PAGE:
"Today we - as a team - are going to make history! Yes! This team is about to set records, not only in sales, but in exceptional customer service! This calls for a warm-up. Close and tighten your fists. Now open them really fast. Extend and stretch those sales fingers. Let's give the thumbs some extra workout, as I have a feeling your performances today will generate a lot of thumbs-up. Next, we need to warm up our smiles. Take your left cheek... now lift and hold. Your lip should follow suit. Now lift your right cheek and complete your smile."

"These zany finger and cheek calisthenics cause outrageous laughter and high energy," he says. The criteria when implementing fun, he adds, should include:

    1. Keep it in good taste and non-offensive.

    1. Keep it short.

  1. Keep it practical.

Pick up the book, 1001 Ways To Energize Employees, by Bob Nelson. It is chock full of ideas, examples, and suggestions for increasing employee enthusiasm.

Karyn Buxman, a certified laughter leader and founder of HumorLab, says, "Humor is a serious business strategy in that funny is money. It's more important to see funny than be funny." Check her out at

So lighten up! Place some funny posters in your break room. Keep a digital camera in your store and take pictures of zany moments. Consider an employee-generated "once in awhile" newsletter. When job positions become monotonous, it is these types of store initiative "side tracks" that renew and restore the pulse in your team. Before your front-liners go on stage, rehearse laughter. Include the reciting of a humor pledge that your employees create, or smile calisthenics. Mirthful laughter is an instant mood changer. It lifts and connects. It prevents burnout and hardening of the attitudes.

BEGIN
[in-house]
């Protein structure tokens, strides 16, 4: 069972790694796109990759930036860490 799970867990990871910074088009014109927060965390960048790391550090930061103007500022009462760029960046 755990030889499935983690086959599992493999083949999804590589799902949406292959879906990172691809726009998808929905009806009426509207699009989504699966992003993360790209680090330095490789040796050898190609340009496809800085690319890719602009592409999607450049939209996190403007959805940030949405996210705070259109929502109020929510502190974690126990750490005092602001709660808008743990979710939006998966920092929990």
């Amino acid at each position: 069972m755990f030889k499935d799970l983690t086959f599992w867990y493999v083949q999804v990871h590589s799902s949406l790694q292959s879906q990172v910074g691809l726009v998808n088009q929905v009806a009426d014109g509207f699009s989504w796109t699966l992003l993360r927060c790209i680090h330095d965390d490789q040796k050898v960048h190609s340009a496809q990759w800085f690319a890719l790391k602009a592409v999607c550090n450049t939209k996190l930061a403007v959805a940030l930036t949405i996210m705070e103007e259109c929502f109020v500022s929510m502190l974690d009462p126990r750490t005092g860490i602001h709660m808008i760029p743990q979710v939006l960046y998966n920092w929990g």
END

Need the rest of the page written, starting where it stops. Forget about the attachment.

The power of recognition

Every one of your staff is walking around with an invisible sign that reads, "I want to feel important."

Do you systematically make an effort to reward and recognize your employees? Few management concepts are as successful as positive reinforcement. How many people do you know who do not come alive from a dose of pure praise?

Make it a point to catch your employees doing good deeds and saying good things. Stand still and just listen. Do you hear anything praiseworthy? Use your peripheral vision (and hearing) throughout the day. See anything praiseworthy? If the answer is yes, then act! Praise should never be procrastinated.

Tell people what they did right, and be specific. Tell them how it made you feel, and how it contributes to the success of the company. If an employee comes to work early to read the employee notices, tell that person you appreciate the fact they come in early. When they head out the door for the day, take the time to say, "Thank you." When you praise for even the little things, people continue to give you their best.

Rewards are a core concept of energizing any individual. Create business-size cards that say, "I saw what you did, and I know who you are." Hand them out when you catch someone deserving of praise. At the end of each month they can redeem the cards toward merchandise they choose. Tailor your incentives to the individual. Find out where they like to eat, where they like to shop, etc. Reward each individual accordingly.

To shake things up and keep them lively, open up one night a year for employees and families and have management serve them. You might learn a thing or two yourself!

Today, you have it within your power to create a culture of invigoration in your business. By investing the time and money necessary to energize your team, your productivity and profits will soar, you will inspire loyalty, and you'll experience a lower turnover rate. More important, you will build your brand from within.

Gloria Plaisted is managing director of BrandChise LLC, a full-service franchise and branding solution source for new and existing franchise companies (

Published: November 23rd, 2007